I love recommendation algorithms. Algorithms are what programming is all about. You take information and swirl it around and get something new.
I appreciate algorithms daily. Any time Pandora takes my thumbs up of Howard Shore and Danny Elfman and gives me Harry Gregson-Williams, I have a new composer that I wouldn’t normally have discovered.
I really like Netflix’s algorithm for recommending movies, but a pretty funny/bad recommendation happened on two separate occasions, so I thought that it was worth looking into. I have reviewed 1,302 titles in Netflix as of this writing. (I’m a fan of Netflix.) Netflix then gives me 4,342 recommendations (today) that I sift through to find something to watch.
This strikes me as an example of where a human librarian would be a great asset. It’s all about the algorithm.
Amazon makes recommendations based on what previous users bought mixed in with sponsored searches paid for by advertising firms. In one Amazon purchase, I bought a textbook during my Masters program, a Dragonball manga for my brother, and a travel guide of Nigeria for my sister-in-law. You should have seen Amazon strain its mechanical brain trying to figure out what in the world I was doing.
Pandora is called the music genome project because it breaks down each song into its most basic elements and recommends other songs based on similar characteristics. But just because one song has a good bass line doesn’t mean that I will like another, although it’s a good start.
Songs are much more than elements – there are nostalgic feelings that make me like a song even if it is some cheezy Boys II Men song I danced to at my own 8th grade promotion that Pandora has no clue about. I could do a search for more songs from that time period and hope to find more results, but it’s different describing that song to a person and connecting with them.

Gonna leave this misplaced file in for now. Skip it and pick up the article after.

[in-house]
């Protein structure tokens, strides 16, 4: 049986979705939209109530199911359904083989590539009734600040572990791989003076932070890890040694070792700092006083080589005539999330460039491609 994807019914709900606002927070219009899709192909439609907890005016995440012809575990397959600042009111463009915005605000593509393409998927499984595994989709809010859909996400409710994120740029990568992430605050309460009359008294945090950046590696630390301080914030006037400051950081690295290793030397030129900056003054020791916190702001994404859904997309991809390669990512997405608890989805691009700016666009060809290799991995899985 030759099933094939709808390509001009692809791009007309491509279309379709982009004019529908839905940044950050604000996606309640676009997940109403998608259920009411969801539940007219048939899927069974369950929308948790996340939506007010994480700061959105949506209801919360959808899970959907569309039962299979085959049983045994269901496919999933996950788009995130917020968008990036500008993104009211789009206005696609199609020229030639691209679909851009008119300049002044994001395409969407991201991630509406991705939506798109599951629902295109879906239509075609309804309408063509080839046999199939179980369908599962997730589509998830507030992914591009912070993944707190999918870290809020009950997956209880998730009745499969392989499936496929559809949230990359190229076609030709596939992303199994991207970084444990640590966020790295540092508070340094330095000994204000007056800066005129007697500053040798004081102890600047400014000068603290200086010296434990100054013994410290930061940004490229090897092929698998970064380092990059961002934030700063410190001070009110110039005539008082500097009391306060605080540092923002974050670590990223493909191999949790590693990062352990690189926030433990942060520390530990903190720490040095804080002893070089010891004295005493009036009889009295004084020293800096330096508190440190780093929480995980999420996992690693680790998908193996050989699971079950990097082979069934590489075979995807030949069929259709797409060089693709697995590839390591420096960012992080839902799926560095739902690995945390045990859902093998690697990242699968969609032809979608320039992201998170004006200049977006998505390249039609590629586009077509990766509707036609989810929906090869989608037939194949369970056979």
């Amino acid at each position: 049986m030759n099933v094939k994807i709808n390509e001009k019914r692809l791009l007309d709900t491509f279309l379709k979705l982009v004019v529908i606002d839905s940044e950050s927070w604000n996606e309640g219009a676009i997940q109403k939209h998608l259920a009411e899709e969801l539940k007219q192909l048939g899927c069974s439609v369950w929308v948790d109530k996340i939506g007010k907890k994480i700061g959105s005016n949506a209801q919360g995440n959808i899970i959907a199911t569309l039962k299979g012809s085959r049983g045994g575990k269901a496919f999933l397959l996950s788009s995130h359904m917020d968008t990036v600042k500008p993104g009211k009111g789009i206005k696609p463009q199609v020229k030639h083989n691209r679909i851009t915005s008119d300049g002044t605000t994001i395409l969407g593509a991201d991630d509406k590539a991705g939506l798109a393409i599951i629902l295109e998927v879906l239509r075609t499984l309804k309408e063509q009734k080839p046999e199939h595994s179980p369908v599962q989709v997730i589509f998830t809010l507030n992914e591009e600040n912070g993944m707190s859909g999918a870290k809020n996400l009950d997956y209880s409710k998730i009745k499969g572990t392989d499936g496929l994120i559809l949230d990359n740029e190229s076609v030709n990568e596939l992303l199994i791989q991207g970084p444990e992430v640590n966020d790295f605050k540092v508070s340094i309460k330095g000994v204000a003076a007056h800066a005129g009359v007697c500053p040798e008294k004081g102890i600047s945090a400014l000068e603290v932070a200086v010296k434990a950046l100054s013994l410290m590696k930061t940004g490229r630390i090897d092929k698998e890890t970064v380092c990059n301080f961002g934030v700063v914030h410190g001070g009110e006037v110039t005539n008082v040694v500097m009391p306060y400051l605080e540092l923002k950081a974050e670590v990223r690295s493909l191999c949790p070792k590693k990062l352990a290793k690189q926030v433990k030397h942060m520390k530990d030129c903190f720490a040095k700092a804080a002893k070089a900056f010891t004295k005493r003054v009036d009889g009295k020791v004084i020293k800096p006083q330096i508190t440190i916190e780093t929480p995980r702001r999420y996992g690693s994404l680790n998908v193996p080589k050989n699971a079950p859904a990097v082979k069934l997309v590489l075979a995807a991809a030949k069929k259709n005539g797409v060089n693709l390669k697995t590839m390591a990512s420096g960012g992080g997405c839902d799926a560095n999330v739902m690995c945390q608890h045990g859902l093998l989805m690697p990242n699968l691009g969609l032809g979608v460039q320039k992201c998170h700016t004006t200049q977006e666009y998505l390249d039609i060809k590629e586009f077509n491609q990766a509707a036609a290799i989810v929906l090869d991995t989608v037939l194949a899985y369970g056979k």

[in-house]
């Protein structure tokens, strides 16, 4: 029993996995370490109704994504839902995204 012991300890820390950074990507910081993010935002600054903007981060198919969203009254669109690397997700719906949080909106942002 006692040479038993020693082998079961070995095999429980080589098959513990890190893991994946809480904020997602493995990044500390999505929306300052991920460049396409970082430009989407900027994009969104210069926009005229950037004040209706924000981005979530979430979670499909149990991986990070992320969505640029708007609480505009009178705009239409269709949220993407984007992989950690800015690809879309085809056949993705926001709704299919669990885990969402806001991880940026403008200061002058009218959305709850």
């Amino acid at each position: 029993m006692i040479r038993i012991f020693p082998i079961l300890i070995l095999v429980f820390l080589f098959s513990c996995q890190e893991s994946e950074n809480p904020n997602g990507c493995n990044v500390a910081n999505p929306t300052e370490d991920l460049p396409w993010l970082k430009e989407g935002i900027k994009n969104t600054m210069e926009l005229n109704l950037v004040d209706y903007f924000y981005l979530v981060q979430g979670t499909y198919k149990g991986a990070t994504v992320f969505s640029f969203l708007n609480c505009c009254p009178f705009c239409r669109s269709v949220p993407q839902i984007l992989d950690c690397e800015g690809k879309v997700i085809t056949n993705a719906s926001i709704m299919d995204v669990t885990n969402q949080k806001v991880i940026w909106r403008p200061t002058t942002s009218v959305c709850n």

So how does Netflix’s algorithm work? Netflix had a contest in 2009 for programmers to write a better recommendation algorithm. If you read some of the papers found there, you’ll see that Netflix gave the teams 100 million ratings done by users. That’s a lot of data and my applause to the teams that tackled 4.2 million users’ worth of information. Netflix gave teams a probe set, a quiz set, and a test set. The probe set of information is a full list of a user’s ratings of shows. On this day, this user said this movie was this many stars. The quiz set was a list of movies that the programmers had to predict the user ratings for. They would post those predictions and Netflix would say how close they got. The test set was the final copy of the algorithm, where programmers didn’t know how well they did until the winner was announced.
BellKor’s Pragmatic Chaos won the contest. Their program took into account ratings on specific days and chunks of weeks at a time. They looked at how a movie may share the same elements (like Pandora’s model) as another movie of the same genre, and matches the genre requirements perfectly, but is just a bad movie. That’s a tough thing to write into a program. The programs I write always use brute force through conditional statements. If I wrote the Netflix algorithm, it would be:
If movie == “Troll 2″ then RunAway();
I am in awe of BellKor’s team. (They are a part of AT&T’s research team, though, so they’re not just some random college kids who were bored one summer and decided to write ubercode.)
All that being said, how does this relate to librarians? Netflix has one of the most sophisticated algorithms for recommendations that I have ever seen. It’s a thing of coding beauty.
- How come, when I rated a Brian Regan stand-up comedy routine highly, it instantly recommended a documentary about monks who live in isolation in the mountains?
- How come it said, “Based on your rating of Inception, we recommend Back at the Barnyard“? What about a Chris Nolan thought-crime movie makes you think that I want to see dancing cows?
Those recommendations were made months apart, so it’s not like Netflix just decided to be wacky this weekend.
Rating predictions are great, but there are still some flaws. Good librarians help you sift through that data, analyze what previous users have done, evaluate elements of genres, and make decisions filtering trends over time. That and most provide a listening ear when you ramble about Boyz II Men, even if they think you’re crazy.